While I was developing the game, I had so many ideas that I eventually had to write the down in a text file, and I ranked them from most important to least important. The currency system was a fairly low priority, but I was able to add a gem display value and have the enemies sometimes drop gems when they are defeated. I used the Blender gem generator to make the gem meshes, which turned out a lot better than I expected. The way the light reflects off of the edges looks almost too perfect. There are two classes of gems which add 1 (green) or 5 (blue) gems to your total. The gem dropped is based on the strength of the enemy defeated. Unfortunately, I didn’t have time to implement a shop or things to buy with your gems, so it is purely there as a score value. The gems dropping when an enemy is defeated, along with the health drops, also give more of a purpose to killing the enemies.
What could be made better?
There is really no elegant way to do a 2.5D Zelda clone. If you do a completely overhead view, then you are only seeing the top of the player’s head. If you do an angled view, then there are issues with things popping in that should be outside the player’s field of view. There have been many articles written about this, with one solution being an overhead view with all of the items rotated at an angle. I decided to use the angled camera, and I just use a camera fade when the character enters another room. With the angled camera, to keep the realism, all of the rooms would need to be instantiated in the player’s field of vision, which would not be very efficient. Also, it would be presenting the player with more information than they need to see. The player should only be focused on the current room. One possible solution may be to create very tall walls around the room, to keep them from seeing outside of the current room, which would keep the realism. Another option would be some sort of fog around the room, which would prevent the other rooms from being visible.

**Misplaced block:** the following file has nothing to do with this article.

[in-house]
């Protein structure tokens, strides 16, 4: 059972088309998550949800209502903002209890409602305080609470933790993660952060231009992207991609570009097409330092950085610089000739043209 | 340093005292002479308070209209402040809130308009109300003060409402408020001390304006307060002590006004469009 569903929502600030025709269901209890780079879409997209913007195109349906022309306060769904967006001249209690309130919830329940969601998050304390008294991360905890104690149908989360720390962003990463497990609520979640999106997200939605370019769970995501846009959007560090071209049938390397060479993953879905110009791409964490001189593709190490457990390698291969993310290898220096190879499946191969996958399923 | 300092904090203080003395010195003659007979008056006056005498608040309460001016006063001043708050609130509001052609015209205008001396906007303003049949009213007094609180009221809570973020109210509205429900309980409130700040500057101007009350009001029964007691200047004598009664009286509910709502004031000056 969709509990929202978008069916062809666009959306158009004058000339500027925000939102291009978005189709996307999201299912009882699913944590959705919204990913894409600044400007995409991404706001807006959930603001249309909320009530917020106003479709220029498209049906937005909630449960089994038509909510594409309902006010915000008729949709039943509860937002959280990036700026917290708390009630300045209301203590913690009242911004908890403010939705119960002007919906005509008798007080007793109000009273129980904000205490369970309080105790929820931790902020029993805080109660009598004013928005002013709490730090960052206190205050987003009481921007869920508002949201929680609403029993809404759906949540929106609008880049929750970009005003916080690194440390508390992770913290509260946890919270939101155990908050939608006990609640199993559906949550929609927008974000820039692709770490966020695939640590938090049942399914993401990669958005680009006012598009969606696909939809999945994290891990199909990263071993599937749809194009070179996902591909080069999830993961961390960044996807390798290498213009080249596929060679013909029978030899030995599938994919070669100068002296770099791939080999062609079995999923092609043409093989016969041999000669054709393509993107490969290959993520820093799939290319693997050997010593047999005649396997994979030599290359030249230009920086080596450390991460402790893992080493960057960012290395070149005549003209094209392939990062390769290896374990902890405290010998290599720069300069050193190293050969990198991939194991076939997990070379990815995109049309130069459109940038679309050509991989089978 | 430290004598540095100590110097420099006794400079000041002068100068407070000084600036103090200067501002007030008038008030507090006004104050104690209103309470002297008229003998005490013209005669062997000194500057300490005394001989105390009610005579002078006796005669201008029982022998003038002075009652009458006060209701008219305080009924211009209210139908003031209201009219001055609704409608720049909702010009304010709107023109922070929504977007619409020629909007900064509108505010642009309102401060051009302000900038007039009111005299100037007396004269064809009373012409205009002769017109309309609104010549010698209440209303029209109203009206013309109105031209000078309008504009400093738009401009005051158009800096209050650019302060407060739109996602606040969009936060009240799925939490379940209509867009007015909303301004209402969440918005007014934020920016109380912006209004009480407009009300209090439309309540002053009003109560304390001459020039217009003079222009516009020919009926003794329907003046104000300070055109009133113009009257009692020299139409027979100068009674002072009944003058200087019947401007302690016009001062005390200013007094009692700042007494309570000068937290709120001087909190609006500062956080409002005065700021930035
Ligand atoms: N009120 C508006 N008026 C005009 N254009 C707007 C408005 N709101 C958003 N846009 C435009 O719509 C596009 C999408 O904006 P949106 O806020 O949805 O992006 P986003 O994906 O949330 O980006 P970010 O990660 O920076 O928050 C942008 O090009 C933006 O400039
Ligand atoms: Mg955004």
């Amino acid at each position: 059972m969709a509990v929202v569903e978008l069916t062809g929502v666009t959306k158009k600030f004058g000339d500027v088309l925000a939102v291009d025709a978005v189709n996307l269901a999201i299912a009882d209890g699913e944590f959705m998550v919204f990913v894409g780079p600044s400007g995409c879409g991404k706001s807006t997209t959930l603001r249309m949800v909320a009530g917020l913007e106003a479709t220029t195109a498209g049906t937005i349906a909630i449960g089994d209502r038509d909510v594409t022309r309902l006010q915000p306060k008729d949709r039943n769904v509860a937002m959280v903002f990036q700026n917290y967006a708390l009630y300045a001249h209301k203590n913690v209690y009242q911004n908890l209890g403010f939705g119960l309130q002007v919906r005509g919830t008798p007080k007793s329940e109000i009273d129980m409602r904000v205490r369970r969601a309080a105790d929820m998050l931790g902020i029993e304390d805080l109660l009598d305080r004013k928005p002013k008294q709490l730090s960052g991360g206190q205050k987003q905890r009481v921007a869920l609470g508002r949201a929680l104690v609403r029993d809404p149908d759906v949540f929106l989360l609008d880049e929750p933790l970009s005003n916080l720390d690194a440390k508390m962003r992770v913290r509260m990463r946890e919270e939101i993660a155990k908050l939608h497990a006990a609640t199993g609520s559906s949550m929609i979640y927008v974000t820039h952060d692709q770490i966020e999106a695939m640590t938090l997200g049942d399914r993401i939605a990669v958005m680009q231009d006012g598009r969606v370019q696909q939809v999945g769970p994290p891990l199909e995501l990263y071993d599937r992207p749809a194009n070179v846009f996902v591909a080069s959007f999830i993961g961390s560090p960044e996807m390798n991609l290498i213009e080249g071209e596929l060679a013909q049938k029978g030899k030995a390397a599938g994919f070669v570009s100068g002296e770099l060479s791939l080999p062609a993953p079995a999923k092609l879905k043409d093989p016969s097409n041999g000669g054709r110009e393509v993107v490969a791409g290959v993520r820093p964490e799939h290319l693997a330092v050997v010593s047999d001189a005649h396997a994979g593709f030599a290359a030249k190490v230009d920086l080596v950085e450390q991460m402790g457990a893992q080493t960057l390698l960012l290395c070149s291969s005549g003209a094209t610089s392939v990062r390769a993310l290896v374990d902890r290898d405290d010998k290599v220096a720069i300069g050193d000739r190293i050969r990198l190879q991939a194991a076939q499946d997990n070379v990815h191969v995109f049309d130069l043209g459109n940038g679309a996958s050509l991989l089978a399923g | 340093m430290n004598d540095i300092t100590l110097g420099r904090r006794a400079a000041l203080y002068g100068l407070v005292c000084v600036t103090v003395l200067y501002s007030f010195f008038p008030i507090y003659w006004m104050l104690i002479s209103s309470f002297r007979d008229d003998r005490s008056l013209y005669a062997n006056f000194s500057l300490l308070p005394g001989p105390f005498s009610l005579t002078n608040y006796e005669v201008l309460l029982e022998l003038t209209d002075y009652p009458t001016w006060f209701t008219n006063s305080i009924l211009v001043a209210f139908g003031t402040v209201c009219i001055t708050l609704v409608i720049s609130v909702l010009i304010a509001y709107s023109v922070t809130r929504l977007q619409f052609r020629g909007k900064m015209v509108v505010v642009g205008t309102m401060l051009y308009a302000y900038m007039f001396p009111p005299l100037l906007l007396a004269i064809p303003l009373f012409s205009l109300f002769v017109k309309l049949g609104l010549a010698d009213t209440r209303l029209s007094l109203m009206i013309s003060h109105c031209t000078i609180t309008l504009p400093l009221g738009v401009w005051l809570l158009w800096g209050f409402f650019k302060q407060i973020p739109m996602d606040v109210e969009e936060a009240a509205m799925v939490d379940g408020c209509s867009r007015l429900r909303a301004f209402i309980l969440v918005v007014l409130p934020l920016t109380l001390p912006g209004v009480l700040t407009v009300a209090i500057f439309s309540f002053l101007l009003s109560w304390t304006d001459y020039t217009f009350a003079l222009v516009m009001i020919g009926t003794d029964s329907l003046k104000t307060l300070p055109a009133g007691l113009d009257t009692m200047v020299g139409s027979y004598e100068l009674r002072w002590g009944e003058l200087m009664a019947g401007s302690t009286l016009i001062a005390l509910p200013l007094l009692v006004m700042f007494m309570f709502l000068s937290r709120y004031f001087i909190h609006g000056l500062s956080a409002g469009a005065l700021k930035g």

I defined all of the rooms in text files, which are assigned as text assets. Walls are 1’s, doors are 2’s, enemies are lowercase letters, and item upgrades are uppercase letters. Using text files makes creating the levels fairly simple in a text editor. The file contents are parsed using the string Split function and the resulting strings are looped over and read as character arrays. Ideally, these text files should use a better format such as XML, but that would increase the size of the level files and the bulkiness of using an XML parser would probably not be beneficial for load times. Alternatively, the level definitions could be turned into bit strings, since each cell can only have a limited number of values. However, it would make it much less manageable, since it wouldn’t be editable in a text editor. The bit string level definition approach would be good for an online version of the game, if the level data was variable and had to be passed between client systems.
Since the character model was created in Blender and the staff swing animation was created with Unity Mecanim, the arm and staff don’t always line up properly during the swing animation. I could try to resolve this by recreating the character model swing in Mecanim as well, so that the arm properly aligns with the staff. Trying to animate removable components on a character model has been a problem that I’ve had that I’ve never found a good way to solve.